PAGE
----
'Pharma Bro' Martin Shkreli asks for prison release to develop coronavirus drugs

The "Pharma Bro" is hoping for a three-month furlough from prison

Graig Graziosi
Tuesday 07 April 2020 19:18 BST
Martin Shkreli has been sentenced to seven years in prison

The "Pharma Bro" Martin Shkreli is trying to get out of prison by claiming he could be useful in the fight against the coronavirus.

Shkreli, 37, has been in prison since 2018 for stealing $11m worth of stock from his own company to pay off investors in his failed hedge fund and earned public ire when he raised the cost of Daraprim from $13.50 a pill to $750 per pill. He is currently on track for release from prison in 2023.

The disgraced drug seller made his pitch for release in an 11-page document published by Prospero Pharma, a company Shkreli co-founded in 2015. The company was the subject of a 2019 lawsuit when it was accused of forming solely to undercut the company Retrophin, where Shkreli had been fired.

In the document, he claims he doesn't want to be released for personal gain, but because he's a "two-time biopharma entrepreneur" and could offer valuable insight into the development of a coronavirus treatment.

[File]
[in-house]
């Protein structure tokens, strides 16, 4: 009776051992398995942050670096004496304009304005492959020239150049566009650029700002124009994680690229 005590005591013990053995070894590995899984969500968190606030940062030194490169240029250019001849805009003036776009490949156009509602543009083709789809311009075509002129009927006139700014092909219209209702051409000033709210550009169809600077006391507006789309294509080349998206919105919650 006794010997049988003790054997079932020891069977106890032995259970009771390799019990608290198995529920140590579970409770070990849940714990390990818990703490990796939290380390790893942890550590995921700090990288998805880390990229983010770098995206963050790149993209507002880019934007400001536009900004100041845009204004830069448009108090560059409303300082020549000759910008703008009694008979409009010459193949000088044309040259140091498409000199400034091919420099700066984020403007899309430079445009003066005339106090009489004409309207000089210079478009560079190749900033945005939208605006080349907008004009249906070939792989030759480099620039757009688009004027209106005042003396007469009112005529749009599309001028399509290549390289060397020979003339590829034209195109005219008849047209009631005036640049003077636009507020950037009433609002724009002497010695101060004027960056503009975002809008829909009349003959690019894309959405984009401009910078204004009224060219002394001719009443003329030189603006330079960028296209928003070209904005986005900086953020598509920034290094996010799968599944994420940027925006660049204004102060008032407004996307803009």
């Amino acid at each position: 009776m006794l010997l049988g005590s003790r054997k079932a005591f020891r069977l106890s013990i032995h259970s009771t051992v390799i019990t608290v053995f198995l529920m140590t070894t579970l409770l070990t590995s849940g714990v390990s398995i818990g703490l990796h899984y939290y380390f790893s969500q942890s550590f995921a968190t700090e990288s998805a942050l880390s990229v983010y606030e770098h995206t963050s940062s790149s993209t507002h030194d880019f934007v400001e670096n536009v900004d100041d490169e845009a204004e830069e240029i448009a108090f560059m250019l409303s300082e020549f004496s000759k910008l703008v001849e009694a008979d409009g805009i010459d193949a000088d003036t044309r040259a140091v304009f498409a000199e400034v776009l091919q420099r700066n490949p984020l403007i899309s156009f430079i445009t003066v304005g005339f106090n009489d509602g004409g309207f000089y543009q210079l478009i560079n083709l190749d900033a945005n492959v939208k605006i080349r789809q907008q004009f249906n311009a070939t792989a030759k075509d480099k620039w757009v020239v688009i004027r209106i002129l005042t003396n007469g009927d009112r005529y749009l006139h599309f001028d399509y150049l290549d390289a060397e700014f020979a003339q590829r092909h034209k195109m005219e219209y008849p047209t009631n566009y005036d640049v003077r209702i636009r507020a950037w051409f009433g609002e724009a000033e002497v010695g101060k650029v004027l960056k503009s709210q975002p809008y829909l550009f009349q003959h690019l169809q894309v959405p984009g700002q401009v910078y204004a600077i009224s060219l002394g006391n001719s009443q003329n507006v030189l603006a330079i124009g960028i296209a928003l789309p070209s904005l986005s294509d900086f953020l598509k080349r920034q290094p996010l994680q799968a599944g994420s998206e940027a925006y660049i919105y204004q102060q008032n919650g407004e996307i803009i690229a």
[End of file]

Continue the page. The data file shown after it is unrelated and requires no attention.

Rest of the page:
His plea requests a three-month furlough "to assist in research work on Covid-19" and said that being "released to the post-Covid world is no solace to even the incarcerated."

Shkreli said he didn't expect to profit from the work and said that companies developing drugs should only recoup the costs of the drug's development, and shouldn't treat development as a profit-making venture.

"I believe any company developing a coronavirus drug should seek to recoup its cost at most and be willing to perform the work as a civil service at the least," he said.

In addition to pleading for his release, Shkreli also criticised the nation's response to the pandemic and argued that biopharma companies should be throwing their full weight behind seeking a cure.

"The industry response to Covid-19 is inadequate. All biopharmaceutical companies should be responding with all resources to combat this health emergency," he wrote. "Donations from these very valuable companies do not go far enough."

Shkreli's lawyer, Benjamin Brafman, told the New York Post that "left to his own devices, I believe Martin could cure cancer."

However, industry blogger and medicinal chemist Derek Lowe spoke with Stat and said Shkreli's work was "not crazy, but neither is it particularly groundbreaking, either, at least to my eyes."

Mr Lowe seemed sceptical of Shkreli's suggestions that his contributions to the field would warrant a furlough from his sentence.

"We're not setting up another Manhattan Project, and we're not looking for another Robert Oppenheimer, either," Mr Lower said. "But from the tone of his comments, I'm not sure if he realises either of those points.

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